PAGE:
I think it’s important to grow food where passing strangers can see. I want my neighbors to know that I grow food proudly, and I want them to think about what they might grow on their own piece of earth—be it a sprawling backyard, or the narrow patch of dirt in front of an apartment. I think food is beautiful. I think gardeners everywhere need to get up their gumption, throw caution aside and do their lawns in. Imagine what your town would look like if this happened. Imagine all the food people could produce if they stopped limiting themselves to backyards. Imagine how much more interesting your neighborhood could be.

Several years ago, I resolved to photograph front yard food gardens. Where are these gardens, I wondered? I spent an afternoon driving through my town and those adjacent to it. It’s upsetting how little food you see in my area when you do this. Citrus is just about the only acceptable front yard crop, apparently. I have to add here that I live in California’s Silicon Valley—an area where wealth, status, and image are paramount for many.

Squinting from behind the wheel, I occasionally spotted a raised bed, or apple tree, or bean teepee, and I would slam on the brakes and start snapping pictures. These gardens didn’t, generally, look like the pictures in those snazzy urban farming books. They were imperfect—weedy, vegetables past their prime, hose left in a tangle. Some yards sported lawns edged with tomatoes and peppers. Some yards were bare dirt with one sprawling squash plant. But they were useful and beautiful in their own right.

Front yard apartment edible garden.

Apartment gardening.

Just when I was beginning to despair at how few people let their gardens loose out front, I crossed over to the ‘poor’ side of town and found a different world. Front yard edibles still weren’t the norm, but they were more common. In a single block I found three cramped front yards overflowing with produce. Here there was corn and prickly pear cactus, squash peeping from behind a chain link fence, apartments with tiny gardens between stairwell and sidewalk.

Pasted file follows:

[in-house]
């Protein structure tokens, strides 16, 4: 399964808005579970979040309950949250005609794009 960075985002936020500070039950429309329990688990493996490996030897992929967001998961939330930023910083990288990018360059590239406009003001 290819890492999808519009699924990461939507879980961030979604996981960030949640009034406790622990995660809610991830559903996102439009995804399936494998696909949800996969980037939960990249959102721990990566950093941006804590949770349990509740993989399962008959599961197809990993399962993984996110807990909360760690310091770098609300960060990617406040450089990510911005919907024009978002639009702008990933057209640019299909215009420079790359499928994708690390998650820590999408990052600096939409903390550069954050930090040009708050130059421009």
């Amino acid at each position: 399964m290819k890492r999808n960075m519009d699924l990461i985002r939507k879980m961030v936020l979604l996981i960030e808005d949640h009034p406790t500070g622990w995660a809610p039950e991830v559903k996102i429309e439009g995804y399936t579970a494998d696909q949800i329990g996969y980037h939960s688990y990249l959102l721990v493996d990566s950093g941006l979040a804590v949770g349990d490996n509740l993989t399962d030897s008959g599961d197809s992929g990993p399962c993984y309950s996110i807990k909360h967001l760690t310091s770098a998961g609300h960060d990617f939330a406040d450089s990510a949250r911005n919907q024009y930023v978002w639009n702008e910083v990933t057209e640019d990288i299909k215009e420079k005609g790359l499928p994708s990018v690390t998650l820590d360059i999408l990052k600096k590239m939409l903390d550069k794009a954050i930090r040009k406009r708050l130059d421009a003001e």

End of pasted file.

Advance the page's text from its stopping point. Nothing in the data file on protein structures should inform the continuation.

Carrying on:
I won’t pretend to know all the reasons behind these gardeners’ efforts, though it would be tempting to venture that they garden from a combination of necessity and cultural values brought with them from outside the inhibited American gardening mentality.

Why do we garden? Why does it matter to us—especially when so many of us live hectic lives and have access to good fresh produce from grocery stores, farmers markets, CSAs? Urban farming is not just the property of upper-middleclass professionals browsing bookstore shelves and consulting specialty landscape architects. And, lest I sound too judgmental or self-righteous, urban food growing no more belongs solely to the urban poor. Food gathering and cultivation is each of our birthright, and it’s in our blood.

Growing food is nothing new, but our relationship to it is. In 1900, 38% of the American work force farmed. By 1990, only 2.6% of Americans made their living farming. It’s also true that agribusiness has radically altered farming, but the statistics are depressing nonetheless. In a few generations we have literally forgotten or abandoned essential knowledge that our grandparents and great grandparents held dear. Growing up, my grandmother was the fastest prune picker of her seven siblings. I’ve never eaten a prune, let alone grown and picked one. My grandfather was a  nurse, not a nurseryman, but he still knew how to graft fruit trees.

At no point in human history have we lived lives so disconnected from our sources of nourishment. Surely this at least partly explains the visceral delight so many gardeners feel plunging their hands into rich damp loam, hauling a basket of onions in from the cold, spotting the first tiny growth that pushes up after planting seeds.

And maybe we haven’t really forgotten at all. Maybe this is why so many of us still come home from a day at the office, turn off the computer, and head outside to weed the beets.